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Feds want to swap old courthouse for a new downtown L.A. building

The Spring Street courthouse.

Federal officials want to construct a new office building in downtown Los Angeles, next to a long-planned courthouse, but the proposal could draw scrutiny from congressional Republicans.

Both the courthouse and office building would be erected on a vacant, fenced-off site at 1st Street and Broadway. The office building would house the U.S. attorney and Department of Homeland Security workers.

The proposal for a second government building is surprising given that the courthouse’s $400-million cost has drawn GOP opposition.

But the head of the General Services Administration is offering a novel plan that he says will save taxpayers millions of dollars: He proposes swapping the Spring Street site of the existing Depression-era U.S. courthouse with a developer who would, in exchange, construct the new office building at an estimated cost of $50 million to the developer.

The proposal arrives at a time when the GSA has come under scrutiny on Capitol Hill, most notably for its $823,000 Las Vegas area conference in 2010 but also for its management of federal properties. Rep. Jeff Denham (R-Turlock), who chairs the House subcommittee overseeing federal buildings, has been critical of the courthouse project, calling it unnecessary. He was not immediately available to comment on the new proposal.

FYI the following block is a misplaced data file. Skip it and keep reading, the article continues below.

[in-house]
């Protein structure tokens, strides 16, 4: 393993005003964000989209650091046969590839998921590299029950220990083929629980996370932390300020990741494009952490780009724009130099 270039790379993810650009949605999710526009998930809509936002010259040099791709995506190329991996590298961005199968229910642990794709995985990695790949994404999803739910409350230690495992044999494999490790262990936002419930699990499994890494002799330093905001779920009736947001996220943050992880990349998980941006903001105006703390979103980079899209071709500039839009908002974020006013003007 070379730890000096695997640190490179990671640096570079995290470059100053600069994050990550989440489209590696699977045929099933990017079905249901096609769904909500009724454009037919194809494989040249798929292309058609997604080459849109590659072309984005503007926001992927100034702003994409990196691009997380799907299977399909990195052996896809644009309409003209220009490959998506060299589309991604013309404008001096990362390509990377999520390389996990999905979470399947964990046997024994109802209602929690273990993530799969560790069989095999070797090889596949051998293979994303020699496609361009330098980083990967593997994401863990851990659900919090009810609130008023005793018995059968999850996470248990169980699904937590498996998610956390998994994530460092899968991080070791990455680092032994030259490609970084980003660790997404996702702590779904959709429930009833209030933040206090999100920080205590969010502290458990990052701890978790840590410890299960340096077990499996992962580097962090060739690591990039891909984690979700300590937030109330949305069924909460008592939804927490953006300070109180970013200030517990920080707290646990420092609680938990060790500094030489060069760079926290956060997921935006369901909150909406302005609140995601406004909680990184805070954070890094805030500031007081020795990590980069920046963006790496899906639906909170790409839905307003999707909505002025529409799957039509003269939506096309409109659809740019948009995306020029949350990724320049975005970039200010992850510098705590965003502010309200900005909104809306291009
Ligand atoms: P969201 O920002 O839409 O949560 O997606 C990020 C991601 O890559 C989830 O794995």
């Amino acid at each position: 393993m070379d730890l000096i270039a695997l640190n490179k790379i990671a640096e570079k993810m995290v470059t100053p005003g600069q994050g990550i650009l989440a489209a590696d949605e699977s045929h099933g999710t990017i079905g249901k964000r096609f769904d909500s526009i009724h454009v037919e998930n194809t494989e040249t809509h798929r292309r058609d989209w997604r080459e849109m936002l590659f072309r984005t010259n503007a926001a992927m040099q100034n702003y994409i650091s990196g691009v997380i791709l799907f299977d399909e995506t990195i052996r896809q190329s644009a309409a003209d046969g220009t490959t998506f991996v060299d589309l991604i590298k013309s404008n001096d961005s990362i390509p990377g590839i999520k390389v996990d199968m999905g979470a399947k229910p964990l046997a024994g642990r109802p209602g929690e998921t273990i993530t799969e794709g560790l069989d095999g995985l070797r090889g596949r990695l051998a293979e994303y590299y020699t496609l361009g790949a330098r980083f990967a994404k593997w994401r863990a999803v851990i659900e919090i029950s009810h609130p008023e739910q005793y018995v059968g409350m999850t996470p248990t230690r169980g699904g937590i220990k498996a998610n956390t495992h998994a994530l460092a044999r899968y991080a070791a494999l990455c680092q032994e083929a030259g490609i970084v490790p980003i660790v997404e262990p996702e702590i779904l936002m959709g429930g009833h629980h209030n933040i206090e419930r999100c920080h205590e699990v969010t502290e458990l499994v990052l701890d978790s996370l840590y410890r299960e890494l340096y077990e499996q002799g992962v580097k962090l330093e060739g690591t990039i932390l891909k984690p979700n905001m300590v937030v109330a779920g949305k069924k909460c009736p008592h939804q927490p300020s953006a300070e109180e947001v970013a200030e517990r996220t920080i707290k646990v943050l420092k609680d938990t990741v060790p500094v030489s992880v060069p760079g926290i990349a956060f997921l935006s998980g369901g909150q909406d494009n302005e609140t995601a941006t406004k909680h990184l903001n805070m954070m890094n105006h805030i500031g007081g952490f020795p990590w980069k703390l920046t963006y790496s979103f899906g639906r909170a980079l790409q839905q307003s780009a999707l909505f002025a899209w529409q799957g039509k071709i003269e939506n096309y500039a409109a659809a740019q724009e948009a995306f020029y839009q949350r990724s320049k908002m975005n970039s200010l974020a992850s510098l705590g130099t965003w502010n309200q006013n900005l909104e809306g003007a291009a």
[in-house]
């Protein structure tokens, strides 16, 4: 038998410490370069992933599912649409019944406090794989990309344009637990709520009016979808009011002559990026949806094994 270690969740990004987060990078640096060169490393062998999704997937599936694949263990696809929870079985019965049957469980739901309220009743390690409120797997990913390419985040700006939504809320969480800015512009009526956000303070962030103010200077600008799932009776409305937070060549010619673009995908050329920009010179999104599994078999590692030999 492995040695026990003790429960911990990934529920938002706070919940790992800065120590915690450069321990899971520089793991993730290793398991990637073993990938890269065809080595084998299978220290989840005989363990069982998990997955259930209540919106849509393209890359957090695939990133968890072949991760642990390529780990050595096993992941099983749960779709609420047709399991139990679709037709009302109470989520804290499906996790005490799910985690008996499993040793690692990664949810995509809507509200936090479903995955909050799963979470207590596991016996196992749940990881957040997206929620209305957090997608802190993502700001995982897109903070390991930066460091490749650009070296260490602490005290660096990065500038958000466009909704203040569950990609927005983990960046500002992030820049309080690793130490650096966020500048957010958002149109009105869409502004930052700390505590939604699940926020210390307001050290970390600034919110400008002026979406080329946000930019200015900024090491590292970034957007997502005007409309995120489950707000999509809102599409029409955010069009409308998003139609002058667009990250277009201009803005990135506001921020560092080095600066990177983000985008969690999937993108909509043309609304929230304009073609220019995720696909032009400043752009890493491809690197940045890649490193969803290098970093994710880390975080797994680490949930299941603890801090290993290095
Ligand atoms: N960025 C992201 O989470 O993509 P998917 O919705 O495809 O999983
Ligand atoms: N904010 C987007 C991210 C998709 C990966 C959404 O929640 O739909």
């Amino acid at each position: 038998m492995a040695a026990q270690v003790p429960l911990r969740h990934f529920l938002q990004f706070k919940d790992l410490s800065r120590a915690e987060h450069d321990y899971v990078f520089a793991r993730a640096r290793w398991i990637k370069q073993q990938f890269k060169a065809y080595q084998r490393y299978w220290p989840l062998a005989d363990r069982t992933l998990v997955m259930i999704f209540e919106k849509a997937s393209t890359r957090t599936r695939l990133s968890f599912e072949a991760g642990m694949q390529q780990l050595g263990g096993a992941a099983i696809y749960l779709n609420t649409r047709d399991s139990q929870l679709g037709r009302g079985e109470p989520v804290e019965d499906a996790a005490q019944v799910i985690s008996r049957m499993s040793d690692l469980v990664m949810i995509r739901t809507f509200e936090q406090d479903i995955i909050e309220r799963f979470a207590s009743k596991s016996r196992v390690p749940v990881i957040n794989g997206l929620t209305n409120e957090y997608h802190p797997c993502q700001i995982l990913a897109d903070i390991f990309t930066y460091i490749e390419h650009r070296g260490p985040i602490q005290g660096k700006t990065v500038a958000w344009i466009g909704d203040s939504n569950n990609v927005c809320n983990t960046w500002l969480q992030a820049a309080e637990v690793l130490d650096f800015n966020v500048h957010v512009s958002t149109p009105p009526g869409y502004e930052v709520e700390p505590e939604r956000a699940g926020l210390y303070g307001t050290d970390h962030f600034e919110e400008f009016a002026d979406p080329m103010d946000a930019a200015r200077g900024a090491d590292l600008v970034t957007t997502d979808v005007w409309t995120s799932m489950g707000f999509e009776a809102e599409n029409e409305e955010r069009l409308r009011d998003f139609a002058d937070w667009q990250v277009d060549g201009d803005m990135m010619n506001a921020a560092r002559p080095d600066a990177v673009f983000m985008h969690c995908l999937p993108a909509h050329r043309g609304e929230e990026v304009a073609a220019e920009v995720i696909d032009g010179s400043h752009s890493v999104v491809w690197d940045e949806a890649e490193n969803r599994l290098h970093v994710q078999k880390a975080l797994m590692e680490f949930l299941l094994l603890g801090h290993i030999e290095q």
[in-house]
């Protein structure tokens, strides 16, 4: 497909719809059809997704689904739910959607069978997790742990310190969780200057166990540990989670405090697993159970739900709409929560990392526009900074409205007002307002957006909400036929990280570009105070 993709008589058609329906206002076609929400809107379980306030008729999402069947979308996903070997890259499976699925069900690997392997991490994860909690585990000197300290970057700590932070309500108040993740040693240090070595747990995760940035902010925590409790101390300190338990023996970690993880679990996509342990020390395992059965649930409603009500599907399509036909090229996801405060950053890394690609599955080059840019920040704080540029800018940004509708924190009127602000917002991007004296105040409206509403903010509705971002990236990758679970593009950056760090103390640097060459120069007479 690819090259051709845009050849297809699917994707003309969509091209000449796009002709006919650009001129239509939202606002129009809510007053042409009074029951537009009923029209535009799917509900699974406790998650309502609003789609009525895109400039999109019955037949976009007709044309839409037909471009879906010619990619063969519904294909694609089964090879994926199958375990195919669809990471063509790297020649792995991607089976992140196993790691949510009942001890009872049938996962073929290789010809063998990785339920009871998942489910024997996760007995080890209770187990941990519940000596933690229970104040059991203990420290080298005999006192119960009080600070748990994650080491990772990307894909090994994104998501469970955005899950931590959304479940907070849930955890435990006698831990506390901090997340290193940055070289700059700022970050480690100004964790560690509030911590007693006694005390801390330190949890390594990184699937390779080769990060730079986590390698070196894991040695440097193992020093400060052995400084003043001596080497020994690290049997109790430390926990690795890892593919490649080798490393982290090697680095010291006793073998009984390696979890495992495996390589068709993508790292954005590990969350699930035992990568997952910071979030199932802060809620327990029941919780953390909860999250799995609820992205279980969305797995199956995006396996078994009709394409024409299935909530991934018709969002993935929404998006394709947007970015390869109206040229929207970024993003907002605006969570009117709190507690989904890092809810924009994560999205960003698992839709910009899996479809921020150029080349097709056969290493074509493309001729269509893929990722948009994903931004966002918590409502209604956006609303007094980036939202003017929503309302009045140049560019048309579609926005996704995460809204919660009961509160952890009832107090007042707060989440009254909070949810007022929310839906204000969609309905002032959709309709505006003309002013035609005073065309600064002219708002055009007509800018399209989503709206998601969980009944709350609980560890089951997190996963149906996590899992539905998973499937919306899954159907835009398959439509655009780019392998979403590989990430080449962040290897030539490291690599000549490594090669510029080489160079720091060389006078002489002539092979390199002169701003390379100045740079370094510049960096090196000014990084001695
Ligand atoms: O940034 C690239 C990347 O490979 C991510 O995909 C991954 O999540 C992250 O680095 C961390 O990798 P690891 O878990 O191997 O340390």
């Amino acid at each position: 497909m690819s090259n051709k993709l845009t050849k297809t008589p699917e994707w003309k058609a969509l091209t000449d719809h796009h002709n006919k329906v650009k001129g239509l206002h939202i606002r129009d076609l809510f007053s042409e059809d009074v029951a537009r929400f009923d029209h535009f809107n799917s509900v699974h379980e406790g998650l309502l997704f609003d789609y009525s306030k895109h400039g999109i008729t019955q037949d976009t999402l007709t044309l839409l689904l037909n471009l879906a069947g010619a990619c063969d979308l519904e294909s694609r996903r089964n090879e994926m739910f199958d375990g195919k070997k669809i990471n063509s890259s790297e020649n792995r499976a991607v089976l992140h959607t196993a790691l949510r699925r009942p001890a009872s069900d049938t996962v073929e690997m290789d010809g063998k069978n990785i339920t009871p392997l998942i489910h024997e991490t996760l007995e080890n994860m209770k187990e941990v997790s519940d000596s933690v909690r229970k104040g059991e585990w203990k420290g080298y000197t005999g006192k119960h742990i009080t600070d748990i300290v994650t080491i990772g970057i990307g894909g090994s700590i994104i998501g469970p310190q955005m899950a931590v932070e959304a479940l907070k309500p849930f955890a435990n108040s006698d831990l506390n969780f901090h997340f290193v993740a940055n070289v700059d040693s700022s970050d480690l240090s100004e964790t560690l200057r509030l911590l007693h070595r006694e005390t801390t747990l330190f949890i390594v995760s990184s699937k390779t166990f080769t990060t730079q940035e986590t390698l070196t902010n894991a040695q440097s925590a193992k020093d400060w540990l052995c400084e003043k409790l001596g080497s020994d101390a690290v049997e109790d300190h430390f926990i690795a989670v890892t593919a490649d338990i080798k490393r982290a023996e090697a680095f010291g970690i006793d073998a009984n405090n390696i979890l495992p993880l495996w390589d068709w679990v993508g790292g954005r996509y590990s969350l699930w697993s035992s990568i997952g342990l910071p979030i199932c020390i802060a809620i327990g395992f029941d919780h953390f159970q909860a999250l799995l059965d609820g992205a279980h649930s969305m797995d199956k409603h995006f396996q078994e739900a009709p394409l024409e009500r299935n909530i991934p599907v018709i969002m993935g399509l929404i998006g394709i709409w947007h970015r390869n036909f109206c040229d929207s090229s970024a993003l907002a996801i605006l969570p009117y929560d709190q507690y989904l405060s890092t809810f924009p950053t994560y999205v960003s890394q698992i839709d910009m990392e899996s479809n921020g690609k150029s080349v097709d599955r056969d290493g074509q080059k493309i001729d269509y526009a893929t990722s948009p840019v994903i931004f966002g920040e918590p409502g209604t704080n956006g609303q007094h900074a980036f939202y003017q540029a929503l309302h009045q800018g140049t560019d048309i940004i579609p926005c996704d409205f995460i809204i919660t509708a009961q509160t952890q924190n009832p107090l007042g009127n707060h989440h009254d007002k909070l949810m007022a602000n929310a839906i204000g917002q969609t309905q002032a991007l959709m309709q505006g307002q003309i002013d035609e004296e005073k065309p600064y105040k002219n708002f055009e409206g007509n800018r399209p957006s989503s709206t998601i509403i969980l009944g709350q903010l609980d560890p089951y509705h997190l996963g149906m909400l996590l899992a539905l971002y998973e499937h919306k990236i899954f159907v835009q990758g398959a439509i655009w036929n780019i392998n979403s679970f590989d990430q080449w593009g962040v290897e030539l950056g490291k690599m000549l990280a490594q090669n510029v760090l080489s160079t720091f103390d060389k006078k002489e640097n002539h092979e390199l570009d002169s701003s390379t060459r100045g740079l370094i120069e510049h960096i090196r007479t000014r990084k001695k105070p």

But Dan Tangherlini, the GSA’s acting administrator, said in a letter to lawmakers that plans for the long-stalled courthouse are moving ahead, with a design-construction contract set to be awarded this fall. The courthouse is scheduled for completion in 2016.

Tangherlini said his proposal to exchange the “outdated" Spring Street courthouse for a new federal office building would save taxpayers "hundreds of millions of dollars in avoided renovation costs and lease payments."

"In line with the administration’s goals, I believe this plan meets our responsibility to effectively utilize federal real estate and make decisions in a cost effective way," he said in a letter to lawmakers.

It may not be known until a developer steps forward with a proposal how the old courthouse might be used. In Washington, D.C., GSA officials have leased the Old Post Office Building to Donald Trump to turn into a luxury hotel.

Rep. Lucille Roybal Allard (D-Los Angeles), who recently took Tangherlini on a tour of downtown federal properties, cheered his proposal as “an innovative, practical, and fiscally responsible solution to meet our judiciary and federal workspace needs in downtown L.A."

"Additionally, this project will contribute to the ongoing revitalization of the downtown area," Tangherlini said in a statement.

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-- Richard Simon at The Times' Washington Bureau

Photo: The Spring Street courthouse. Credit: Los Angeles Times

 
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